- Concrete mix design
- Materials: What goes into the mix
- Concrete mixes for hot weather
- Concrete mixes for cold weather
- Mix Designs for Different Types of Decorative Work
- Mixes for stamped concrete
- Mixes for stained concrete
- Mixes for concrete driveways
- Related Information:
- Concrete admixtures: Tips for using in the concrete mix
- Ordering concrete from ready-mix suppliers
- Buyer's guide to ready-mixed concrete
- Concrete Mix Design in Southeast Asia
The basics of mix design also apply to stained concrete, although there are some characteristics to understand. Decorative concrete experts don't always agree, so we’ll give you the varying opinions and let you decide.
For stain jobs, you may or may not have any influence over the base concrete. If you do, a low-shrinkage, durable slab mix is the primary goal and there are really only a few things to be cautious about. In his second book, Guide to Stained Concrete Interior Floors, Bob Harris cautions against using calcium chloride accelerator since it can result in "dark, splotchy areas."
Fly ash in staining mixes may reduce the color intensity a bit by reducing the amount of calcium hydroxide that the metallic salts in the stain react with. Calcium hydroxide is produced from portland cement. "Fly ash is a real benefit," says Bannister, "because it minimizes the free lime and therefore, the efflorescence. There's still plenty of cement to react with the stain. But you do like the more reactive cement, so you wouldn't use a leaner mix and superplasticizer; instead, go for the straight portland mix and reduce the water so there's not a lot of paste."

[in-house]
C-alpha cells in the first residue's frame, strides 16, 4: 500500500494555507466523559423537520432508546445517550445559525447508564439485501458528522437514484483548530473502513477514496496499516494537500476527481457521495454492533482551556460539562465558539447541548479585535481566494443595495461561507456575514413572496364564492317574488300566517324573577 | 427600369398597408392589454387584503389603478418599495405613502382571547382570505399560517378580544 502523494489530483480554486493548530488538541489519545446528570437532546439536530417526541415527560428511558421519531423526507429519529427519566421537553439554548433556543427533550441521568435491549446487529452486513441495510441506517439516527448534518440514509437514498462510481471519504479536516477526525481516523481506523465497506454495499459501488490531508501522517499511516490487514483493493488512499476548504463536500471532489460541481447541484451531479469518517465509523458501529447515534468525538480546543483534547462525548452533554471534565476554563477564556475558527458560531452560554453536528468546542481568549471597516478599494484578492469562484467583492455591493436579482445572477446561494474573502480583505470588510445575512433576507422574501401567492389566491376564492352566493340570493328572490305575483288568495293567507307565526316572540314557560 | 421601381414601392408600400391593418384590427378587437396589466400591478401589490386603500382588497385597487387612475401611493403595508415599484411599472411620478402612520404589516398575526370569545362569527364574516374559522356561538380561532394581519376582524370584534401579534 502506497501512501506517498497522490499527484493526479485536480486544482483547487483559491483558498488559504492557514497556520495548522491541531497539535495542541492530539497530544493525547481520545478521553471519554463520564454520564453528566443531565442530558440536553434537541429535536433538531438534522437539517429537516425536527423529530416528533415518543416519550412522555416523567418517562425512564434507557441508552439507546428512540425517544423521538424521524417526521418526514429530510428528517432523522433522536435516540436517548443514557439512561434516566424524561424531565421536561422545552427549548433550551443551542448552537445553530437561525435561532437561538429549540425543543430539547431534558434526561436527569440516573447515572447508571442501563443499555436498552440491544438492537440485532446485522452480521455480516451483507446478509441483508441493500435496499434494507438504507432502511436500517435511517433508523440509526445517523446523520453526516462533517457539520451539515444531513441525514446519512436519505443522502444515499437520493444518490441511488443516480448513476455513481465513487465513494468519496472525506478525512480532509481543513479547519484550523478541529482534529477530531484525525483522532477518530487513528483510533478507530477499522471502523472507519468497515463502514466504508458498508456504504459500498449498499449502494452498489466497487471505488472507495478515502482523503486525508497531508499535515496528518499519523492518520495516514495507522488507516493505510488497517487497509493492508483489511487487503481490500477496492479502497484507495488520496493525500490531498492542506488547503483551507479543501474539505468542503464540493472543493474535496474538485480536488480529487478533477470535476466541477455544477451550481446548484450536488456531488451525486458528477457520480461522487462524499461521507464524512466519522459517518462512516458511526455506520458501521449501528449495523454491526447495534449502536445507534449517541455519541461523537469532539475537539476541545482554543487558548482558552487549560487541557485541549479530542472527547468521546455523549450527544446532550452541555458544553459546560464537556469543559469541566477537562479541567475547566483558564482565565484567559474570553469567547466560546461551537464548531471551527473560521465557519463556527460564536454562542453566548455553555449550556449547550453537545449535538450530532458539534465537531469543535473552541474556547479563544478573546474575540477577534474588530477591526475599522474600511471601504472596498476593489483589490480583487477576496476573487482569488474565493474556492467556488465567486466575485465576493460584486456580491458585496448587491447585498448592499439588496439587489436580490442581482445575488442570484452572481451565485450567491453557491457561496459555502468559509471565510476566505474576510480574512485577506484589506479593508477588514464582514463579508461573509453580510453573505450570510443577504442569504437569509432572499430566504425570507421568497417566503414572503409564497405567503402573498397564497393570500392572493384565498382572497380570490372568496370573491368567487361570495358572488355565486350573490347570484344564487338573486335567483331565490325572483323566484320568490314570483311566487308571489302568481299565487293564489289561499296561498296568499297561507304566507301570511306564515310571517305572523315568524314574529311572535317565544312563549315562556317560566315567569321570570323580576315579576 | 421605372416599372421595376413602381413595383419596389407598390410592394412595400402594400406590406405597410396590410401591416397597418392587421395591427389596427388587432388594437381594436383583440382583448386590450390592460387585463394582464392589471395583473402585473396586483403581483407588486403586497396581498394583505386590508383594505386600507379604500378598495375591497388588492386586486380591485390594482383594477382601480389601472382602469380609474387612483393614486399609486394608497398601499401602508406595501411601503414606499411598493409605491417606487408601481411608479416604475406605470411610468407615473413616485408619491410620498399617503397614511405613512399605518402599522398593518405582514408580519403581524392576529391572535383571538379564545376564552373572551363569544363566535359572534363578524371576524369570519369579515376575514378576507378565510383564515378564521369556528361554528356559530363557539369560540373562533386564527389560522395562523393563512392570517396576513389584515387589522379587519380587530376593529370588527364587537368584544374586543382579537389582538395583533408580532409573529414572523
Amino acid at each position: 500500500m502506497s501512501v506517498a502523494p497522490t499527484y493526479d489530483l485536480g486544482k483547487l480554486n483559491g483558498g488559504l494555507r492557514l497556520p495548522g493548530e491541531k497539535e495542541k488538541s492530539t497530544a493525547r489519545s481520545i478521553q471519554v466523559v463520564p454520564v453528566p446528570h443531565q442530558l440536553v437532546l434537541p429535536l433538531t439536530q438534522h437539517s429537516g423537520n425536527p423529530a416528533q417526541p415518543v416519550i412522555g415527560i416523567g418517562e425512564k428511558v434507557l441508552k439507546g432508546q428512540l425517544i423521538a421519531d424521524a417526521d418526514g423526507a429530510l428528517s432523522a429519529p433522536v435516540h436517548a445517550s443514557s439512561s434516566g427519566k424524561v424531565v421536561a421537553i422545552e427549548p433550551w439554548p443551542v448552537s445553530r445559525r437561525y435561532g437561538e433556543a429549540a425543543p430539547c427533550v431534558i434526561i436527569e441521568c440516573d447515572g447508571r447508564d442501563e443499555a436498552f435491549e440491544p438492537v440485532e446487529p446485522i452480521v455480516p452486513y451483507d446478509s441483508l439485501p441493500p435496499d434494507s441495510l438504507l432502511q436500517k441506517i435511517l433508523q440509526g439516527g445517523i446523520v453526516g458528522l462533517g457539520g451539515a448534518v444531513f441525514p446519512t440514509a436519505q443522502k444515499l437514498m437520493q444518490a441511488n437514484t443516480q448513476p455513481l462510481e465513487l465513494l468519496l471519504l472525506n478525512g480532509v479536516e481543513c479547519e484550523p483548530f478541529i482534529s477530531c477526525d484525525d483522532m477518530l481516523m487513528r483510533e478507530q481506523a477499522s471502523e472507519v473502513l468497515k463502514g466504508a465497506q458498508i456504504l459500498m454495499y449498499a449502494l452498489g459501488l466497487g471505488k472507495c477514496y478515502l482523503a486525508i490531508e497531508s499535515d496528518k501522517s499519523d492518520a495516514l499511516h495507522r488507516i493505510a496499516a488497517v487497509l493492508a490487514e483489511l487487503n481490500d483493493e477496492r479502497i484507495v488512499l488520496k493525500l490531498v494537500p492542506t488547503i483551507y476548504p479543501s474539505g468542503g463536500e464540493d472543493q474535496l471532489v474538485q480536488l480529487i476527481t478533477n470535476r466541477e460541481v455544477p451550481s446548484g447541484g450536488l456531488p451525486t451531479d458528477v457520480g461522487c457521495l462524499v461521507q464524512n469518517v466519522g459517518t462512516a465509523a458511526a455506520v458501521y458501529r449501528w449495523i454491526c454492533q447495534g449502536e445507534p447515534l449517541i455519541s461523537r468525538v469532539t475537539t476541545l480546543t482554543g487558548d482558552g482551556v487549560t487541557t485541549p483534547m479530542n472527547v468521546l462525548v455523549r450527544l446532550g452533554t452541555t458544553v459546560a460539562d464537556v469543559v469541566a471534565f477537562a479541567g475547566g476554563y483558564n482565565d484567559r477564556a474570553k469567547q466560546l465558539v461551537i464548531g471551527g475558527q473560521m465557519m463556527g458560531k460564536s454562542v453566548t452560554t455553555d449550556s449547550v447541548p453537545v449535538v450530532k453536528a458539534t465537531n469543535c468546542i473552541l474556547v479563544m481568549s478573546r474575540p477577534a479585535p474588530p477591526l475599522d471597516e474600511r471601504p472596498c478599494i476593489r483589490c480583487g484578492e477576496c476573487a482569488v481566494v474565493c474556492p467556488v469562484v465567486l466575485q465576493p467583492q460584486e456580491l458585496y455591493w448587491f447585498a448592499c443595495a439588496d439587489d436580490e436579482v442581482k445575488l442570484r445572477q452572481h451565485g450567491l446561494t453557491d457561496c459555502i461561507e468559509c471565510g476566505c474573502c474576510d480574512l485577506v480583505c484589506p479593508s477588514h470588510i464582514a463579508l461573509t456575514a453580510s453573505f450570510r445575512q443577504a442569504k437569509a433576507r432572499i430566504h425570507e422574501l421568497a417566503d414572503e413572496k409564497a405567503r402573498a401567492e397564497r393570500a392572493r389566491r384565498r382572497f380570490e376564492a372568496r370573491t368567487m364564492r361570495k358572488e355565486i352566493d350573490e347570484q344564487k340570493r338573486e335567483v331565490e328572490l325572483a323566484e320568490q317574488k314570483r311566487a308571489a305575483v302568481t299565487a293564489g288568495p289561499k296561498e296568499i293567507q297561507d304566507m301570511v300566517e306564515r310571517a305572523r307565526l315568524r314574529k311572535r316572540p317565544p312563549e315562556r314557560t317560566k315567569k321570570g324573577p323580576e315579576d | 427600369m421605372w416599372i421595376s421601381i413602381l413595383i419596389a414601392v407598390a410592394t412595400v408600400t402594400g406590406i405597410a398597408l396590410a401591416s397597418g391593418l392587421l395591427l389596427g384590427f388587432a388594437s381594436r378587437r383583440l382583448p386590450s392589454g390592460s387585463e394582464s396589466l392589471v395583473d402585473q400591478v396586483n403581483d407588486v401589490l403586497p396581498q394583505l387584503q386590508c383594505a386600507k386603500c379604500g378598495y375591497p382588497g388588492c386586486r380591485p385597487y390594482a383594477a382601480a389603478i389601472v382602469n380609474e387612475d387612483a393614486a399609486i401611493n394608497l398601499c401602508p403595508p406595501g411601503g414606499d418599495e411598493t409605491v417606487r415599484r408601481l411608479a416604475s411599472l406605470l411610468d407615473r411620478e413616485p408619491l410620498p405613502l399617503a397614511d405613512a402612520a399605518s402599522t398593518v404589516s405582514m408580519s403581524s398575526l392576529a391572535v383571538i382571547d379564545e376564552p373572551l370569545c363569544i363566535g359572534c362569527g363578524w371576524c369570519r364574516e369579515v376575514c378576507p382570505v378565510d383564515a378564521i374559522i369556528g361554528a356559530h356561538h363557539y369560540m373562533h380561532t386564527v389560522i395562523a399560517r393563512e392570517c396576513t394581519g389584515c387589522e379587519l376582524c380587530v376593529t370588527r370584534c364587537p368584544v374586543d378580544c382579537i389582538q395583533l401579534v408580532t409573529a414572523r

"I've had better success with a straight cement mix," says Harris. "I find when I get into pozzolanic materials, fly ash or slag, I get uncontrollable reactions. When you stain that with acid stain, it can turn out very splotchy and sporadic, kind of like concrete that contains calcium chloride."
One of the worst things that can happen to your beautiful decorative job is to return a week later to see a white scum across the entire surface. This is especially common on stained floors with an acrylic sealer. As moisture moves through the concrete it picks up soluble salts. The sealer lets the moisture vapor pass through but not the salts, which form a white blush on the concrete. "Efflorescence is the nemesis of the stainer," says Doug Bannister. The keys to reducing the danger of efflorescence on your projects are to use fly ash in the mix, place a good vapor barrier beneath the slab if you have control over that part of the job (a real vapor barrier, not simply polyethylene sheeting), and to use low-permeability concrete (low w/c and fly ash).
Getting a good cure on the surface can also help reduce efflorescence by creating a denser surface layer, especially by using a cure and seal or curing blankets without added water. Using metakaolin in the mix can also reduce or eliminate efflorescence and can control alkali-silica reaction too.